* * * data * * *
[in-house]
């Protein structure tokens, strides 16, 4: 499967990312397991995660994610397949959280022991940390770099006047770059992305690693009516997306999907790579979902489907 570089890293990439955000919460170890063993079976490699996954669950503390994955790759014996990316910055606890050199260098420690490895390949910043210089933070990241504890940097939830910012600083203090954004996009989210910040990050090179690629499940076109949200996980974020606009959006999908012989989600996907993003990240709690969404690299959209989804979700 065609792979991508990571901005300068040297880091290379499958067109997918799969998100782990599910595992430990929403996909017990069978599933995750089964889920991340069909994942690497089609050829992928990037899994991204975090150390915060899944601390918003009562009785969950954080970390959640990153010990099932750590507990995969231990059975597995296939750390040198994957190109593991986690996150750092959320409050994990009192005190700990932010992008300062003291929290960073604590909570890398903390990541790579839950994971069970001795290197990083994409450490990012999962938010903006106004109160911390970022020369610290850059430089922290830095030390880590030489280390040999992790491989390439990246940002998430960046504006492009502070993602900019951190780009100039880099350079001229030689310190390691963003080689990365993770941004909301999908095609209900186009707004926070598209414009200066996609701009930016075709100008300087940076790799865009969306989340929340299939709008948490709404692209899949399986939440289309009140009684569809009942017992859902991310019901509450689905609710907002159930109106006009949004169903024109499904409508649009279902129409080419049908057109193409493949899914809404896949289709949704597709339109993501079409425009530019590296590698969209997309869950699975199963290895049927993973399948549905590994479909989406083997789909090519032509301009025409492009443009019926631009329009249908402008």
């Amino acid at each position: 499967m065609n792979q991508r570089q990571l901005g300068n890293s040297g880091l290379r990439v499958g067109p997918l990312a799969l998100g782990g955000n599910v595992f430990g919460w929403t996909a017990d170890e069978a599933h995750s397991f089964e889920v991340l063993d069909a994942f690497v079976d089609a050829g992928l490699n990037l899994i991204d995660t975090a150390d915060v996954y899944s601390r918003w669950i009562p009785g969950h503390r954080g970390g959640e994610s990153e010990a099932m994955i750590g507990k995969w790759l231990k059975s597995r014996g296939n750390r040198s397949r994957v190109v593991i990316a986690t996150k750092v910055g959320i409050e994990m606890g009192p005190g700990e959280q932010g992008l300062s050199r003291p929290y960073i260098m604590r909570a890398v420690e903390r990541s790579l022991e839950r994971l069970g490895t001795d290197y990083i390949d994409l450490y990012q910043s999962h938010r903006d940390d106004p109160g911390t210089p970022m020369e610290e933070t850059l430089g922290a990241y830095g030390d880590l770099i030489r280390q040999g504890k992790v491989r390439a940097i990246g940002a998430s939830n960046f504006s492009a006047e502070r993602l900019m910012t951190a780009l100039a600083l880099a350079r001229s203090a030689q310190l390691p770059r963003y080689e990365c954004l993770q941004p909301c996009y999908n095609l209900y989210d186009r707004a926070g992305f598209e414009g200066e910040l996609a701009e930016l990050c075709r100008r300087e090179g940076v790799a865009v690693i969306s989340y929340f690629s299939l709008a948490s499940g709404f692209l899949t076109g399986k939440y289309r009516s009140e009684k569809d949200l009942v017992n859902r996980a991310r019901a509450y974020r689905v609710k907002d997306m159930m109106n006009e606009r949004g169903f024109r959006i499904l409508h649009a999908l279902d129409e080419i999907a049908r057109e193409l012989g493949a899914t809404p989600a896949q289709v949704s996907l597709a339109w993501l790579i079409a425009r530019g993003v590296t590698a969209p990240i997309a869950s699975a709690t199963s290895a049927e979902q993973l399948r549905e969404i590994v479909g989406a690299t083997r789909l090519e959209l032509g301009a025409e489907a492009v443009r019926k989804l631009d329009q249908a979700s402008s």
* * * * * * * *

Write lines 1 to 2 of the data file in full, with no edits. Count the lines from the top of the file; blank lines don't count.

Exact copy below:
[in-house]
């Protein structure tokens, strides 16, 4: 499967990312397991995660994610397949959280022991940390770099006047770059992305690693009516997306999907790579979902489907 570089890293990439955000919460170890063993079976490699996954669950503390994955790759014996990316910055606890050199260098420690490895390949910043210089933070990241504890940097939830910012600083203090954004996009989210910040990050090179690629499940076109949200996980974020606009959006999908012989989600996907993003990240709690969404690299959209989804979700 065609792979991508990571901005300068040297880091290379499958067109997918799969998100782990599910595992430990929403996909017990069978599933995750089964889920991340069909994942690497089609050829992928990037899994991204975090150390915060899944601390918003009562009785969950954080970390959640990153010990099932750590507990995969231990059975597995296939750390040198994957190109593991986690996150750092959320409050994990009192005190700990932010992008300062003291929290960073604590909570890398903390990541790579839950994971069970001795290197990083994409450490990012999962938010903006106004109160911390970022020369610290850059430089922290830095030390880590030489280390040999992790491989390439990246940002998430960046504006492009502070993602900019951190780009100039880099350079001229030689310190390691963003080689990365993770941004909301999908095609209900186009707004926070598209414009200066996609701009930016075709100008300087940076790799865009969306989340929340299939709008948490709404692209899949399986939440289309009140009684569809009942017992859902991310019901509450689905609710907002159930109106006009949004169903024109499904409508649009279902129409080419049908057109193409493949899914809404896949289709949704597709339109993501079409425009530019590296590698969209997309869950699975199963290895049927993973399948549905590994479909989406083997789909090519032509301009025409492009443009019926631009329009249908402008």